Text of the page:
Availability: Only 1 available
Yellow Cedar wood, Acrylic paint
Only 1 available
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- Additional Information
- Artist Bio
Yellow Cedar wood, Acrylic paint
|Dimensions||9.5 x 5.5 x 5"|
|Artist||Wilf J. Sampson|
Wilf Sampson was born in Hazelton, British Columbia, Canada in 1957. He is a member of the Gitksan Nation, which inhabits the Northern coast of the province.
Wilf has been designing and carving Northwest Coast Native art since 1981. He initially taught himself by looking through books and by observing the works of other artists. Motivated by the beauty of the art, as well as the sense of accomplishment, Wilf completed the beginners and advanced carving and design courses at the Gitanmaax School of Northwest Coast Art and Design in Hazelton in 1984. While at the school, Wilf honed his talents and skills under master artists such as Walter Harris, Earl Muldoe, Ken Mowatt and Vernon Stevens. Wilf obtained additional inspiration and guidance from realist artist and Native art enthusiast, Ron Burleigh.
Wilf Sampson takes great pride in continuing the traditions of Northwest Coast Native art, exemplified in his carvings and paintings. All of his works are original designs, many of which invoke contemporary as well as traditional designs and motifs. He specializes in carved and painted decorative masks as well as original paintings.
Many of his works are in private collections and galleries around the world, including Japan, the United States and several countries in Europe. Wilf plans to pursue his career as an artist by enrolling in further studies of art and by continuing to carve, paint and design.
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Price upon request
Norman Tait with Lucinda Turner
Alder wood, Copper, Cedar rope, Horse hair, Operculum shells, Acrylic paint, Leather
Norman Tait’s exceptional Sun Hawk Mask stems from his father’s clan, the Tlingit Nation ancestry, and primarily represents one of his father’s family crest figures. While this exquisite mask depicts elements of a human face, the additional features, such as the beak, allude to its supernatural connection. Constructed from Alder wood, the wood’s unique grain is a strong element within the design and is used to exemplify the mask’s delicate human-like structure. Furthermore, the addition of acrylic paint and the stark horsehair locks add life to this Humanized Supernatural-being.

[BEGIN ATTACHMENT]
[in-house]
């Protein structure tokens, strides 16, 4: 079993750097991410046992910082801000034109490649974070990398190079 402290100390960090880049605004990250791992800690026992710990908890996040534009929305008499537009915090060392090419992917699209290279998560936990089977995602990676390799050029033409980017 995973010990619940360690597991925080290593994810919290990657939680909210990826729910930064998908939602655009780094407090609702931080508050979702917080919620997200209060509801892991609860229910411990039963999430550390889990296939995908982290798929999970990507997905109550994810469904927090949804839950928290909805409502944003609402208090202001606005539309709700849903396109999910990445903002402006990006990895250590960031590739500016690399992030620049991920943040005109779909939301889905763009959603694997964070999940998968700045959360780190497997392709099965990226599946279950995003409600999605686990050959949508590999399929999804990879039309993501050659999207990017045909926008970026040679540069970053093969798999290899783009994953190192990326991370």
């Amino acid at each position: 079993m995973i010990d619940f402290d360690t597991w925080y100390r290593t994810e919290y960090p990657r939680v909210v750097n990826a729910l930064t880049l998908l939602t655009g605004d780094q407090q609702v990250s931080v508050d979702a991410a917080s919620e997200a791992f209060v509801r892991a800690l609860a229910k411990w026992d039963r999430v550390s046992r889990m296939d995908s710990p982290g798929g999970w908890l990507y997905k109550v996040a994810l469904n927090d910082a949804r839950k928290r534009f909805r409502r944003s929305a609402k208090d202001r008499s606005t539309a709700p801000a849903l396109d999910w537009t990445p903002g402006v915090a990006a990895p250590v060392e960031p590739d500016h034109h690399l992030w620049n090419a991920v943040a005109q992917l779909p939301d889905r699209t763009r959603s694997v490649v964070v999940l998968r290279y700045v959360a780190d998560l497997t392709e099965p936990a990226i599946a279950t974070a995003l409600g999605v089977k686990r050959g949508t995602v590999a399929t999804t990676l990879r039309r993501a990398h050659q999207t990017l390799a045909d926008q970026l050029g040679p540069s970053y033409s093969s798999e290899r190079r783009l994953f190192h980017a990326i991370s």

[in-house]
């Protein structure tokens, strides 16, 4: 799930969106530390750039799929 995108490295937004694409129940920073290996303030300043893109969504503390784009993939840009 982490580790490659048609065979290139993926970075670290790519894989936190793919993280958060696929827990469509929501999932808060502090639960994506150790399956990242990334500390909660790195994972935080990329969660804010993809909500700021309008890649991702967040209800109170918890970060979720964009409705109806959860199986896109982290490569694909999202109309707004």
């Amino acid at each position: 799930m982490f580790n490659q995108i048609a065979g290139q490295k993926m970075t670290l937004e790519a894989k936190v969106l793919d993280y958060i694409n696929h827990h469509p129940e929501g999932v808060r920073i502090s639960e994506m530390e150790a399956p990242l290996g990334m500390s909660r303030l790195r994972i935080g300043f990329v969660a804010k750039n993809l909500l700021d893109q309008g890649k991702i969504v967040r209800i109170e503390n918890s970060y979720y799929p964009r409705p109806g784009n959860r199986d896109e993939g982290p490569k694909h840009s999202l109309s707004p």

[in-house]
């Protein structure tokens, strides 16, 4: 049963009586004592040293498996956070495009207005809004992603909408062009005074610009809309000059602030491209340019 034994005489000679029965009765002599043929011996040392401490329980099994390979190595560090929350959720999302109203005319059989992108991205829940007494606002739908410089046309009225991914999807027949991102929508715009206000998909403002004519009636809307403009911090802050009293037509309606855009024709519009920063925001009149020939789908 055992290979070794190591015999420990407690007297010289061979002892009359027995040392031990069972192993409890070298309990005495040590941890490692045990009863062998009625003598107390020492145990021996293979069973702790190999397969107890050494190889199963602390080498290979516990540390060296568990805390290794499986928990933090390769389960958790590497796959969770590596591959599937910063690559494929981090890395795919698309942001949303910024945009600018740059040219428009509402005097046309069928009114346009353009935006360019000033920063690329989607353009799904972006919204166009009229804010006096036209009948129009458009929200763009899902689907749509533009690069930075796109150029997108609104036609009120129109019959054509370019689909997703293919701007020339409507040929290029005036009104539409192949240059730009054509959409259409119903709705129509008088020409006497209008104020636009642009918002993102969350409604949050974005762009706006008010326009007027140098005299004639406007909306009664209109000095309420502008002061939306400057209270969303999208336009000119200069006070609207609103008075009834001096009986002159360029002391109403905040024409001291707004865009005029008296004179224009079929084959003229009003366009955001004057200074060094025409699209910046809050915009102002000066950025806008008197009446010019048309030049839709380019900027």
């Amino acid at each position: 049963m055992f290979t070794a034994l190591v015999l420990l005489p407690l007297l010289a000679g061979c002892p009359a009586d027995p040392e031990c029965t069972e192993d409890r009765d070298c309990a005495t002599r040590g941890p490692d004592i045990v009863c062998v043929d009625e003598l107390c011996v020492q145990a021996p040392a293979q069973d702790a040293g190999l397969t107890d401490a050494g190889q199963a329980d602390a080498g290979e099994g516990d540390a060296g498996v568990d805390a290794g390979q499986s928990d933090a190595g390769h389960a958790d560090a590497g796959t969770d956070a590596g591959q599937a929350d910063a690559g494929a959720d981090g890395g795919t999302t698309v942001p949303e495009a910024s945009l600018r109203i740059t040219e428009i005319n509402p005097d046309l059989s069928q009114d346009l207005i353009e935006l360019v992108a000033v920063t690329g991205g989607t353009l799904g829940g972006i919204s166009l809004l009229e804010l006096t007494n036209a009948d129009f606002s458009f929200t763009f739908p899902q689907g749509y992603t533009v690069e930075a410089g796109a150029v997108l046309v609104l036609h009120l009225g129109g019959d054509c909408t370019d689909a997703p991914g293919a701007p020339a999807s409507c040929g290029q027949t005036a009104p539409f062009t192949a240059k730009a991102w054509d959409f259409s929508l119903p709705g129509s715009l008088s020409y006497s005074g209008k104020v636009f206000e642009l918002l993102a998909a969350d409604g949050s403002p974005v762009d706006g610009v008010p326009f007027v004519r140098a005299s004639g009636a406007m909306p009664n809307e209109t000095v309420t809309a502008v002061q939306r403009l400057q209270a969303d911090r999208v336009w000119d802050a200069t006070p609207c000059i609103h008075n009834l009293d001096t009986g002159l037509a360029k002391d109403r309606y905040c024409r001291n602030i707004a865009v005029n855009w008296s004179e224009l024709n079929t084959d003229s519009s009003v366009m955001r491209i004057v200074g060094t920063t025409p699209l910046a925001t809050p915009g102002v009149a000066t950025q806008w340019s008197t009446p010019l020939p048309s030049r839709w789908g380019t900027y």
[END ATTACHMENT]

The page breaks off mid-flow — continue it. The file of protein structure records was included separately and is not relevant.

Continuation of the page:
Featured in Finding A Voice: The Art of Norman Tait
10.5 x 9 x 7″ (excluding hair)
Alder Wood, Abalone, Hair, Sea Lion Whiskers, Acrylic Paint
The regalia of a privileged Matriarch would include wearing a frontlet as a headdress when attending special ceremonies. Frontlets are typically worn by high-ranking individuals as a display of crests and status. Often, they are decorated with materials that imply great wealth and power, such as Abalone shell and Sea Lion whiskers.
Red Cedar wood, Human hair, Acrylic paint
This Welcome Figure portrait mask, based on a Nuu chah nulth mask from the 1850’s, would be danced during a ceremonial welcome song which belongs to the David family of the Tla-O-Qui-Aht clan. Smoked elk hide has been rigged to the back of the piece to hold it securely in place when being danced.
Other works by this artist
Red Cedar wood, Yellow Cedar wood, Acrylic paint
Specific and unique to the Northwest Coast People is the bentwood or bent-corner box or container. A most outstanding item of the First Nations people, it is a made from one single plank of wood through a lengthy steaming process – a method strictly adapted by the coastal peoples.
The intelligent Eagle symbolizes status, power, peace and friendship. The powerful, human-like Bear was referred to as ‘Elder Kinsmen’ and is associated with courage, strength, authority and learned humility.
Yellow Cedar wood, Abalone shell
A ceremonial dish, also known as a feast dish or potlatch dish, was a treasured heirloom which families brought out for great feasts as a gesture of hospitality and welcoming. Presently, many ceremonial dishes are carved in miniature form, meant for collectors who appreciate the historic and symbolic value behind each artwork. This aspect of the art is considered to be a contemporary turn that northwest coast native art has taken throughout the years.